In terms of market access for EU businesses, China has made significant commitments on manufacturing, the most important sector for EU investment in China. Manufacturing makes up more than half of total EU investment – including 28% for the automotive sector and 22% for basic materials. This includes production of electric cars, chemicals, telecoms equipment and health equipment, among others.
China is also making commitments for EU investments in various services sectors, such as cloud services, financial services, private healthcare, environmental services, international maritime transport and air transport-related services.
In the sectors covered, European business will gain certainty and predictability for their operations as China will no longer be able to prohibit access or introduce new discriminatory practices.
The CAI will help to level the playing field for EU investors by laying down very clear rules on Chinese state-owned enterprises, transparency of subsidies, and prohibiting forced technology transfers and other distortive practices.
The agreement also includes guarantees that will make it easier for European companies to obtain authorisations and complete administrative procedures. It also secures access to China’s standard setting bodies for European companies.
Embedding sustainability in our investment relationship
The CAI will bind the parties into a values-based investment relationship underpinned by sustainable development principles. This is the first time that China agrees to such ambitious provisions with a trade partner. Amongst others, China is undertaking commitments in the areas of labour and environment such as not to lower the standards of protection in order to attract investment, to respect its international obligations, as well as to promote responsible business conduct by its companies. China has also agreed to effectively implement the Paris Agreement on climate change as well as to effectively implement the International Labour Organisation Conventions (ILO) it has ratified. China has also agreed to make continued and sustained efforts to ratify the ILO fundamental Conventions on forced labour.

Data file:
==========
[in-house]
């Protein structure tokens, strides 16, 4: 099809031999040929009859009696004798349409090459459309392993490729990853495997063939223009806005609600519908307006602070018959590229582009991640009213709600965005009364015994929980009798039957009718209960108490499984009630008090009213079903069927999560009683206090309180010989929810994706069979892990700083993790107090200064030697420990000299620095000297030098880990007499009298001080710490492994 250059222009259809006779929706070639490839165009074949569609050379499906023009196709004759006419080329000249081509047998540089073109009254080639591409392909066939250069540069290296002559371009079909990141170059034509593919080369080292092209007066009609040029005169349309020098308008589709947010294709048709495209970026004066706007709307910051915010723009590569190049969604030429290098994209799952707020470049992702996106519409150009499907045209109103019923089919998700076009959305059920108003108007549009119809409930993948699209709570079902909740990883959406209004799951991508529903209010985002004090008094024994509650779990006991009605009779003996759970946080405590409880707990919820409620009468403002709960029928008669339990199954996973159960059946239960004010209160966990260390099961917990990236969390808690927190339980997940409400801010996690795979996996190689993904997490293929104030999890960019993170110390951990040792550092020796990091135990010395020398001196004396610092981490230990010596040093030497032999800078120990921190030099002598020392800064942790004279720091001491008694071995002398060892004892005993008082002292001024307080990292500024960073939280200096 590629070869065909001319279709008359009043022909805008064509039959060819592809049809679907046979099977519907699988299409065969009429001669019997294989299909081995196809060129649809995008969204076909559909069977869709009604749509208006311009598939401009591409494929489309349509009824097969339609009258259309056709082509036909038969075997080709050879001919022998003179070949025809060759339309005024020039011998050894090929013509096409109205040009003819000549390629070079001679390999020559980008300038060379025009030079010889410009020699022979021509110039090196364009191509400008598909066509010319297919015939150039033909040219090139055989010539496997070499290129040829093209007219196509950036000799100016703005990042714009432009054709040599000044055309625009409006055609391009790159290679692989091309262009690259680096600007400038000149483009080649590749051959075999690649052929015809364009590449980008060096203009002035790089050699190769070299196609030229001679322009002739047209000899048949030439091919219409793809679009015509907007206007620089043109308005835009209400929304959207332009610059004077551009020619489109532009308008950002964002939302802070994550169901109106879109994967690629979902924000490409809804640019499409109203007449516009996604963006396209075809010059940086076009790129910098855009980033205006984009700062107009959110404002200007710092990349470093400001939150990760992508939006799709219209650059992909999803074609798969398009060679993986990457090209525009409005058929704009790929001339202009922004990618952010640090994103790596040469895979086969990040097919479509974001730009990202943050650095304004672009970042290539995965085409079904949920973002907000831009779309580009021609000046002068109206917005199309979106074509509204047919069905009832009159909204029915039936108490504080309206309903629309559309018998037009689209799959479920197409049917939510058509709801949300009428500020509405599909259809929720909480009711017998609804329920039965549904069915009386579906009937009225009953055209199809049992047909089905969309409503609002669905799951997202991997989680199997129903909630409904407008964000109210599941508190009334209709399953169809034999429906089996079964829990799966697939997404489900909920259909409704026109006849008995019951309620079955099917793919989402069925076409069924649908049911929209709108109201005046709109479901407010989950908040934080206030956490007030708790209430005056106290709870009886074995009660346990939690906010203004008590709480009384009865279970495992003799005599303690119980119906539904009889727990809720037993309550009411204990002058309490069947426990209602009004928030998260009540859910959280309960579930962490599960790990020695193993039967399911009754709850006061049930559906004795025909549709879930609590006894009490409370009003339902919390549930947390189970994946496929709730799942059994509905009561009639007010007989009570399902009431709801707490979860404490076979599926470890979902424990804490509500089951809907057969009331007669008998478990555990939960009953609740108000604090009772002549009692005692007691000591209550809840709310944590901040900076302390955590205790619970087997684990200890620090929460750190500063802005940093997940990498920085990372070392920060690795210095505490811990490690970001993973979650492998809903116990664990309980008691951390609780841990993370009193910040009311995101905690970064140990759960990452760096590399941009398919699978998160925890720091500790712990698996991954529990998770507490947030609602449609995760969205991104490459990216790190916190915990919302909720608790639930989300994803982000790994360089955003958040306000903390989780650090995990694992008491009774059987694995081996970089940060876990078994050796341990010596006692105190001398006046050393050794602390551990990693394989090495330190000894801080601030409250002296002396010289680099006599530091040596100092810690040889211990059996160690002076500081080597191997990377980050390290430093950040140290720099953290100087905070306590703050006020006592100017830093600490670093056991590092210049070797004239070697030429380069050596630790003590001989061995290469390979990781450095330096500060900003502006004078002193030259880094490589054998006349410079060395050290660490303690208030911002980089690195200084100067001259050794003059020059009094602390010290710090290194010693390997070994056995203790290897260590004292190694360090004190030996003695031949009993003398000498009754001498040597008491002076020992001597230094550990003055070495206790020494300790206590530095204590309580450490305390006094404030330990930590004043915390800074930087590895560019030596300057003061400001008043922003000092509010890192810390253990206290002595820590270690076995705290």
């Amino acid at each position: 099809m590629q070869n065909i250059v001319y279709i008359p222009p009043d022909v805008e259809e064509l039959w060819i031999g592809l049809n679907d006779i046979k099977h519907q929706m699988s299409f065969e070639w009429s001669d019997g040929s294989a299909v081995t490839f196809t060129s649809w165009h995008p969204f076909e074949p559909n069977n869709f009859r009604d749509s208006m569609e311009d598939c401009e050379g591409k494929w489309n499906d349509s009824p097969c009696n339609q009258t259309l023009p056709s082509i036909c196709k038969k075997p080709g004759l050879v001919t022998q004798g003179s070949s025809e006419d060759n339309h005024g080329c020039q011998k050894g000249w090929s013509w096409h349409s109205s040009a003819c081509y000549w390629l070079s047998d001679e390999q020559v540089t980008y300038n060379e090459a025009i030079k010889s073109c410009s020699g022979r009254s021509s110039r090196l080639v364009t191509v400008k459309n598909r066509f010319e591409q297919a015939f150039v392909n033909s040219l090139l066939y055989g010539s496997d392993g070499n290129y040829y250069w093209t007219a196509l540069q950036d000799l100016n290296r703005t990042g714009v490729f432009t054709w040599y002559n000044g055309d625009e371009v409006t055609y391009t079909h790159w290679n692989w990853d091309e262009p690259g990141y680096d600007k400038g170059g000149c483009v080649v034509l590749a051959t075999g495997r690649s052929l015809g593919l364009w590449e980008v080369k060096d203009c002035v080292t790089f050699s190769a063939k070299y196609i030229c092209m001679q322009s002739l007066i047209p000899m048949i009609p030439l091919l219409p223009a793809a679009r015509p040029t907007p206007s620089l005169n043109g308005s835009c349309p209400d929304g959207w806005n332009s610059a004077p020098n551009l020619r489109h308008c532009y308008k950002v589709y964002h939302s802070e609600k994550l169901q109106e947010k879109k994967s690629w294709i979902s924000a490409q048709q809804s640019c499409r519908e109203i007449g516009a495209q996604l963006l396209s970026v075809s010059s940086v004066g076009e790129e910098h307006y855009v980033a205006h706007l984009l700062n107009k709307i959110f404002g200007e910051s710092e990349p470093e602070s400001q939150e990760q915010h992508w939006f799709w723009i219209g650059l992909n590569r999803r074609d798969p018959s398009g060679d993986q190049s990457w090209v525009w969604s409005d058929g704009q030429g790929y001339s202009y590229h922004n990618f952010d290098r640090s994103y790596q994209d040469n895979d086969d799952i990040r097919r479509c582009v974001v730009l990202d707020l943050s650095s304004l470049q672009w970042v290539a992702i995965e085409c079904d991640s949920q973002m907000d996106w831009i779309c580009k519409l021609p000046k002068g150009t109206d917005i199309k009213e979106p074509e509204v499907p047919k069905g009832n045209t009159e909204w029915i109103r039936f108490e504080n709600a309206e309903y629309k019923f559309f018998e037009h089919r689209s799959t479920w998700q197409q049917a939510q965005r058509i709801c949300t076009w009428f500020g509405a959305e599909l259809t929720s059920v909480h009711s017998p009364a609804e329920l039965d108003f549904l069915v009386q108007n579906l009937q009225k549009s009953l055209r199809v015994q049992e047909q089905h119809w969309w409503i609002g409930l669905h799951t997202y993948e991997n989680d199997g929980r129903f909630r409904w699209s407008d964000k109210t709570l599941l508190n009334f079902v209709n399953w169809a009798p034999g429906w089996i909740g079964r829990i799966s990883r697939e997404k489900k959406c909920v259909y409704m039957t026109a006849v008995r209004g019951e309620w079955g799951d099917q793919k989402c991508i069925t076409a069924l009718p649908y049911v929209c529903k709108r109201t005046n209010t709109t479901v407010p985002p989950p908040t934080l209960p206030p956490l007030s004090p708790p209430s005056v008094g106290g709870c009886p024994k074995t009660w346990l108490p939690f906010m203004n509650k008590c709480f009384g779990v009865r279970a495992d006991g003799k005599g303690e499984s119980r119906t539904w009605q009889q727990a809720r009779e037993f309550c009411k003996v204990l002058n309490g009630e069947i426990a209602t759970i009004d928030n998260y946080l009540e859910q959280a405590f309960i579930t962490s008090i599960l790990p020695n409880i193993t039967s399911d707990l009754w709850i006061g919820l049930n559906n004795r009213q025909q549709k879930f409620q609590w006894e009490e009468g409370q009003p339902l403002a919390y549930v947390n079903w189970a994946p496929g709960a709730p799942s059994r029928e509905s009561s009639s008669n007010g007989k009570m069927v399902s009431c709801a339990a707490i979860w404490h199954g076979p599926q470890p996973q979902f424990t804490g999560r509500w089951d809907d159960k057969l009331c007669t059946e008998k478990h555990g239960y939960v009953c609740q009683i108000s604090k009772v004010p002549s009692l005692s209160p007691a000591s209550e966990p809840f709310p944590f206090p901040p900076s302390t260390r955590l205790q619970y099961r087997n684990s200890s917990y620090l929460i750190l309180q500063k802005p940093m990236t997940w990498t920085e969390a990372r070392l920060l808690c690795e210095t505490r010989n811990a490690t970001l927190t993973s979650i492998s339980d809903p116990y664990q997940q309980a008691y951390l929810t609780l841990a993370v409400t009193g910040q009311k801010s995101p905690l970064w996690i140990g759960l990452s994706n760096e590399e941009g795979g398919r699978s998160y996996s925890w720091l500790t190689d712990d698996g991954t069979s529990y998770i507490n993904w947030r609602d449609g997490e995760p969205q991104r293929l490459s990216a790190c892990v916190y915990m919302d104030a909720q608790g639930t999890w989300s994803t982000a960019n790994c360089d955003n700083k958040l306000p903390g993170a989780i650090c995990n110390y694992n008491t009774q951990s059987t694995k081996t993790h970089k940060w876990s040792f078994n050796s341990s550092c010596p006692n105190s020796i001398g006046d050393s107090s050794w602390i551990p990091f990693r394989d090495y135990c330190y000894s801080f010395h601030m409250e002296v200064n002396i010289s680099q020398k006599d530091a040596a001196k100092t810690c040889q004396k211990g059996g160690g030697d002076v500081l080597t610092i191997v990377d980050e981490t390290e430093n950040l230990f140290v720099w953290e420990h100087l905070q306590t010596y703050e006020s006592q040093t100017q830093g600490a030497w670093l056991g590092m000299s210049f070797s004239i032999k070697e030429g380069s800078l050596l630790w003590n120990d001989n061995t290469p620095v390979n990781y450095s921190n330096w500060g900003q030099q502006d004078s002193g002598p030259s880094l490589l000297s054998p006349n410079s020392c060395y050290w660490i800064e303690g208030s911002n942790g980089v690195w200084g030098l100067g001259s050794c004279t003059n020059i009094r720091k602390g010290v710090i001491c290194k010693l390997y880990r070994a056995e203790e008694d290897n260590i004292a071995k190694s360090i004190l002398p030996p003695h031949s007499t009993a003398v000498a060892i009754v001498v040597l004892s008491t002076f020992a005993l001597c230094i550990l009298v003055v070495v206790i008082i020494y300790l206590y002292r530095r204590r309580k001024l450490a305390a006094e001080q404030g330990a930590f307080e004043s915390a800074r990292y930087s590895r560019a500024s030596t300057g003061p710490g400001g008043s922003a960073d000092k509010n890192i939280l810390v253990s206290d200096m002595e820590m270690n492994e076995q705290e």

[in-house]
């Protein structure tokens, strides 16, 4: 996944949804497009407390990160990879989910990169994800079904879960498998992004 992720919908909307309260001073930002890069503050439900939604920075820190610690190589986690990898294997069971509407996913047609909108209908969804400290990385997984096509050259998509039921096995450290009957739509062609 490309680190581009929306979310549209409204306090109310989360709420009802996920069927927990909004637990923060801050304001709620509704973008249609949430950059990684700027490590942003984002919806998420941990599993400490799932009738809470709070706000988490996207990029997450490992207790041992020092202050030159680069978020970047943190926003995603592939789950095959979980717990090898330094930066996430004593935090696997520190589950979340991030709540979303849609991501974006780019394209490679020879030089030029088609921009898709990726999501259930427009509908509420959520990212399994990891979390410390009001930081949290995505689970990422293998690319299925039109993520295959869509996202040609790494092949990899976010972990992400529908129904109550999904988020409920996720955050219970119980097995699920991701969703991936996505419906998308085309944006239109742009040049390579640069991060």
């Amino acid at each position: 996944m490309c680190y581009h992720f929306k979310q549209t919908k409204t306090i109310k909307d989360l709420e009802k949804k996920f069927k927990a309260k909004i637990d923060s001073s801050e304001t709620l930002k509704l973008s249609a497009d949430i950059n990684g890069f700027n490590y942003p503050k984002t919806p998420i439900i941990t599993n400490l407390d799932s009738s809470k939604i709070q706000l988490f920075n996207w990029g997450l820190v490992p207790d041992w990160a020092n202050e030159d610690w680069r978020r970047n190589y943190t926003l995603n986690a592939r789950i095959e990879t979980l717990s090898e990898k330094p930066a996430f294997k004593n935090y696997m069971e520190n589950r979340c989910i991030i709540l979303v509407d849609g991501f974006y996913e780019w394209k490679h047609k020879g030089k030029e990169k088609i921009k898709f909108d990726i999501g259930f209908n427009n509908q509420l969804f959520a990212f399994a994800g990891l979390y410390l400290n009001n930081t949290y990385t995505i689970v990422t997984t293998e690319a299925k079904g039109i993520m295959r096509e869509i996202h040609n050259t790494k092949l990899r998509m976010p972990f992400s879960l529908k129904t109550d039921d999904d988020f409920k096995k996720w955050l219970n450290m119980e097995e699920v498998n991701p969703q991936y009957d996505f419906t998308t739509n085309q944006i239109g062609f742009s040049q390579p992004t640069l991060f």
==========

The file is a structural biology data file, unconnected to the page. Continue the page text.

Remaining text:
Sustainable development matters will be subject to a solid enforcement mechanism by an independent panel of experts as in our other trade agreements. This means a transparent resolution of disagreements with the involvement of civil society.
The implementation of the commitments in the Agreement will be monitored at the level of Executive Vice President on the side of the EU and Vice Premier on China’s side. The State-to-State dispute resolution mechanism underpinning the agreement meets the highest standards found in existing EU trade agreements. The Agreement also creates a specific working group to follow the implementation of sustainable development related matters, including on labour and climate.
Continuation of negotiations on investment protection
The package deal reached today includes a commitment by both sides to try to complete negotiations on investment protection and investment dispute settlement within 2 years of the signature of the CAI. The common objective is to work towards modernised protection standards and a dispute settlement that takes into account the work undertaken in the context of UNCITRAL on a Multilateral Investment Court. The EU’s objective remains to modernise and replace the existing Member States’ Bilateral Investment Treaties with China.
Both sides are now working towards finalising the text of the agreement, which will need to be legally reviewed and translated before it can be submitted for approval by the EU Council and the European Parliament.